As of January 1, 2020, operations involved in production, packing or storage of microgreens are no longer able to obtain certification through the CanadaGAP Program. CanadaGAP has determined that, given the potential risks of contamination with the production and handling of microgreens, a site-specific HACCP Plan is the best approach for managing food safety risks associated with these products.
CanadaGAP uses a generic HACCP model as the basis for the food safety requirements and procedures published in the CanadaGAP Food Safety Manual and Audit Checklist. We have determined that further research and scientific study is needed to understand the full range of microgreens production and handling practices, the associated food safety hazards, and the most effective control measures. Going forward, as the industry expands and new methods are adopted, additional science will be required to validate that all potential hazards have been appropriately addressed in the CanadaGAP generic HACCP model. Therefore, the decision was taken to phase out this scope of CanadaGAP certification for the time being.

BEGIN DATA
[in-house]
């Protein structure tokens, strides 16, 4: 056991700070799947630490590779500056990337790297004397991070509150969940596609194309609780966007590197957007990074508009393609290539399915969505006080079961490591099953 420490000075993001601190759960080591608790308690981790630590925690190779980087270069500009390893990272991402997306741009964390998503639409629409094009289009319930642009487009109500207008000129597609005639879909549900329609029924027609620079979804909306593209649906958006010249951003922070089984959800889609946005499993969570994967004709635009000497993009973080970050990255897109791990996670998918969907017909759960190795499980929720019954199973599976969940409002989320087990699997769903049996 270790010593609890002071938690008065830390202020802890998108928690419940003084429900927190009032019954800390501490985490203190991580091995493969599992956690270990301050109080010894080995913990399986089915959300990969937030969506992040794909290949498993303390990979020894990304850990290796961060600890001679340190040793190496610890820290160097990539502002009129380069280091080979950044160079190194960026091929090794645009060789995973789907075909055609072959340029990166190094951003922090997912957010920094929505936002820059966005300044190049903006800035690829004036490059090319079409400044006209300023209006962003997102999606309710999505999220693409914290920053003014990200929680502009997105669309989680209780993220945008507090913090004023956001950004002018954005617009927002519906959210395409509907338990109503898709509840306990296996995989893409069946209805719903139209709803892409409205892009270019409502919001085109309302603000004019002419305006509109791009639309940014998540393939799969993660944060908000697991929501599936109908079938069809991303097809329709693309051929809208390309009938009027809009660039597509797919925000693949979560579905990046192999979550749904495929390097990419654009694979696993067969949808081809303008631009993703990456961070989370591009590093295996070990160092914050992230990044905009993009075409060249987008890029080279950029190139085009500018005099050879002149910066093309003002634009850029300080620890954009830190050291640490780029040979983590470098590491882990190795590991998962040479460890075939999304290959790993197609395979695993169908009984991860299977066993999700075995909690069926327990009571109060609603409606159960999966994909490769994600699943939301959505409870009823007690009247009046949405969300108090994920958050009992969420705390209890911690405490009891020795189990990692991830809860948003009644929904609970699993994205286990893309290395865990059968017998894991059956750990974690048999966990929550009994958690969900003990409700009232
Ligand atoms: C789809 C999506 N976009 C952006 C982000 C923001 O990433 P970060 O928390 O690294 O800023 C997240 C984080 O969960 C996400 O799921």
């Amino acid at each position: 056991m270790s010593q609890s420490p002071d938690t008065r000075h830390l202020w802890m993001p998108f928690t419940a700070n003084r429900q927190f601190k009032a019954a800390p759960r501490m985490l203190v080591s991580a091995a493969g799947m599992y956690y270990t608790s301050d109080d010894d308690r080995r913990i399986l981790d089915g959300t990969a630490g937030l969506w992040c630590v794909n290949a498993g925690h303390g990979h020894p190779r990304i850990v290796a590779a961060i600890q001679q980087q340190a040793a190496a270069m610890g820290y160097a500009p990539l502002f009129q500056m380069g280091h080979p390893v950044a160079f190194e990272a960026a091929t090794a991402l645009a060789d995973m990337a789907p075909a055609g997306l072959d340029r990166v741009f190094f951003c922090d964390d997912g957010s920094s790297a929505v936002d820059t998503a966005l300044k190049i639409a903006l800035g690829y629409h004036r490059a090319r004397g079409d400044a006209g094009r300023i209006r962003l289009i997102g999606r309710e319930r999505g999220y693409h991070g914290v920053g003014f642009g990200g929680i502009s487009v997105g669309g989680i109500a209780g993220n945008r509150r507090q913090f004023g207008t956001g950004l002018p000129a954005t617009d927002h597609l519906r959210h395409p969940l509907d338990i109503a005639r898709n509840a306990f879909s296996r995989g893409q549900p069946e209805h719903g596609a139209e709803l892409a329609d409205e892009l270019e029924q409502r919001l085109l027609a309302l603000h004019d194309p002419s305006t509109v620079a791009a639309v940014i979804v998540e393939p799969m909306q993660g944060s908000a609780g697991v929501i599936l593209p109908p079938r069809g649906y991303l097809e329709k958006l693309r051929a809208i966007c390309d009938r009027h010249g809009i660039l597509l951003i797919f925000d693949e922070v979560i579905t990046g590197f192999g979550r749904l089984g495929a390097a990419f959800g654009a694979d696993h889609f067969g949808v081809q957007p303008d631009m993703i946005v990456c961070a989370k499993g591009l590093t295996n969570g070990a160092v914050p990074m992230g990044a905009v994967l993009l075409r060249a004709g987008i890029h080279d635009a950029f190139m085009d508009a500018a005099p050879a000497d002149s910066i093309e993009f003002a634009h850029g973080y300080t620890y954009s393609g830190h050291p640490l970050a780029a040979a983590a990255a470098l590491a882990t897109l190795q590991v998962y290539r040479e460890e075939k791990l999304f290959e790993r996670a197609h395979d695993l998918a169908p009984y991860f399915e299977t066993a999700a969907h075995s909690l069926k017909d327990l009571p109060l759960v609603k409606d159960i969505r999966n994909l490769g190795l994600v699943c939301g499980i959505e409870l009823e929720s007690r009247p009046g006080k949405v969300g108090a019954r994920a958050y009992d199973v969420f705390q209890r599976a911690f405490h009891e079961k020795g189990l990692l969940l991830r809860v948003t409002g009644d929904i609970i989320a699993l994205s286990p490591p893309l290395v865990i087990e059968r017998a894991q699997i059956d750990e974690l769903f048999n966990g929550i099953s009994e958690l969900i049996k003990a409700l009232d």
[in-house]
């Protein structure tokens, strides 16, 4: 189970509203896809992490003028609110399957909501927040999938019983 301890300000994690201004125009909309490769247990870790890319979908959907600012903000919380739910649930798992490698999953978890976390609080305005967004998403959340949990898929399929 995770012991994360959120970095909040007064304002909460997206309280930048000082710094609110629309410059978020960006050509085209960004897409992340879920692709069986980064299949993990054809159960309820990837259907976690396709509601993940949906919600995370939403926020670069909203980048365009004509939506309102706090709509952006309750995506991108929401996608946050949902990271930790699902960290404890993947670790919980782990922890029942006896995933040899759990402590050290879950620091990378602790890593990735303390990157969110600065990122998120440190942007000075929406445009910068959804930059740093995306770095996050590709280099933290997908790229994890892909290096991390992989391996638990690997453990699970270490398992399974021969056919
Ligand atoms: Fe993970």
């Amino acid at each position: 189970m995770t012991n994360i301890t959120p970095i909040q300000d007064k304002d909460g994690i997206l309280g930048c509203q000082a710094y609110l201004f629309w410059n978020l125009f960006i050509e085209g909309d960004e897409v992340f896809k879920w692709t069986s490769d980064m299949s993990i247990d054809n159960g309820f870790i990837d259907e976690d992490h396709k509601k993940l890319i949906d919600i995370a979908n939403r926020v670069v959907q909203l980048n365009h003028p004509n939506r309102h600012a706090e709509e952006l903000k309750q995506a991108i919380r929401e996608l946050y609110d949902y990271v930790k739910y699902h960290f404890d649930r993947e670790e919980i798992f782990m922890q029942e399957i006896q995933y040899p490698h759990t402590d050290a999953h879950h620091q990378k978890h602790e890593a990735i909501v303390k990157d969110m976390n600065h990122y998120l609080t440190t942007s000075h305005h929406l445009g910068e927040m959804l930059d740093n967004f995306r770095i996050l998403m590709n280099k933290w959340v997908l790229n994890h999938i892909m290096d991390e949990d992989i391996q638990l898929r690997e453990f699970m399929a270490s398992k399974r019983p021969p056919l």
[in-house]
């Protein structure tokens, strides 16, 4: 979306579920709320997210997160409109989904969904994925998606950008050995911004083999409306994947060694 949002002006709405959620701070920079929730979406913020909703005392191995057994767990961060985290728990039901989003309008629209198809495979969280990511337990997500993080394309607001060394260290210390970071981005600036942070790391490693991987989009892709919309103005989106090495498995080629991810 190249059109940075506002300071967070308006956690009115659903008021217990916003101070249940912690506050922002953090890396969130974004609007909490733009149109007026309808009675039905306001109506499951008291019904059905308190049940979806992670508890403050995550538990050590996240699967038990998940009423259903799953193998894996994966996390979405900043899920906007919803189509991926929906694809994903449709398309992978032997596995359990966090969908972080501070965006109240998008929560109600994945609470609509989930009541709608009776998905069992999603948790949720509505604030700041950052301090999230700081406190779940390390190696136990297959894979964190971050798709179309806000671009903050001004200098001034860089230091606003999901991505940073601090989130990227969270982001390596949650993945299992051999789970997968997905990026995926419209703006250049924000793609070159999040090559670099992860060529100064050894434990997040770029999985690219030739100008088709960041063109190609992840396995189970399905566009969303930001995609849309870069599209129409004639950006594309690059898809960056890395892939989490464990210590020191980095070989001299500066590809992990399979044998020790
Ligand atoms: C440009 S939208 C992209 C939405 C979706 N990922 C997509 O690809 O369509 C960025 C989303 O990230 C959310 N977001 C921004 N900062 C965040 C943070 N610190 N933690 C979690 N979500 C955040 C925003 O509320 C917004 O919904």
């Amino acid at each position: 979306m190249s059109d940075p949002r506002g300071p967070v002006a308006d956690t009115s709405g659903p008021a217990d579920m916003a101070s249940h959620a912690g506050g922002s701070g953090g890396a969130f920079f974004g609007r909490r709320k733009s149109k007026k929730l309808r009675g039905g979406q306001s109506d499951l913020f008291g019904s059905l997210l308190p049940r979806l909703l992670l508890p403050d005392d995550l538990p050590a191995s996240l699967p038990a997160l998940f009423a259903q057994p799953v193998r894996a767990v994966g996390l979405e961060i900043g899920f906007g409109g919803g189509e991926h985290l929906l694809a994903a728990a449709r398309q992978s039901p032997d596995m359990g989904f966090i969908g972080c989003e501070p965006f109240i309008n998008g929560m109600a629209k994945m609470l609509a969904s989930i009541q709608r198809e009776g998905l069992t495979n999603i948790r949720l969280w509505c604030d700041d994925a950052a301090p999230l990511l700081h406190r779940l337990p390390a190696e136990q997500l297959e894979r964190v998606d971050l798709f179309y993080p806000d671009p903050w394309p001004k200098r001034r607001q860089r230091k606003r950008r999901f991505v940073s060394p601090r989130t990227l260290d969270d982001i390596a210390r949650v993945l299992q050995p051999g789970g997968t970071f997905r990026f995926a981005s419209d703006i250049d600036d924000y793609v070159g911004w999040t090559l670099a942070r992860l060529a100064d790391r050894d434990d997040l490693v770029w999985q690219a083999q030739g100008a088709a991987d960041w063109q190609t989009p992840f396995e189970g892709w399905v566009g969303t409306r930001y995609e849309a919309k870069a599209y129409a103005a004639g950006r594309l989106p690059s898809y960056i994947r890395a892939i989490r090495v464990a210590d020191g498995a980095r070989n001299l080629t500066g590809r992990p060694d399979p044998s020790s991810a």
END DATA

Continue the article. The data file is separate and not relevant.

The CanadaGAP program defines microgreens/shoots as small forms of edible product produced from very young vegetables, herbs or other plants. Seeds (from vegetables and herbs) are planted and they develop and grow in soil, substrate (e.g., peat moss or other fibrous material), aeroponically or using an alternative growing method. They are NOT grown in water. Microgreens, if sold already cut, are cut above the soil surface (approximately 3-6 cm long), packed without roots and the seed portion of the plant gets left behind in the growing medium. Larger greens would be considered as baby leafy greens. Microgreens are ideally grown in high light conditions, with low humidity and good air circulation. Unlike sprouts, the seed portion is not consumed. Microgreens are smaller than baby leafy greens and larger than sprouts.
Microgreens, if sold already cut, are cut above the soil surface and packed without roots. The seed portion of the plant gets left behind in the growing medium. Microgreens can also be sold in potted soil or another substrate; these are sometimes marketed as “living” greens. The consumer cuts the microgreens just before eating, for optimal freshness. Microgreens, sprouts, and baby greens are NOT the same.
Please see the CanadaGAP communiqué for more information.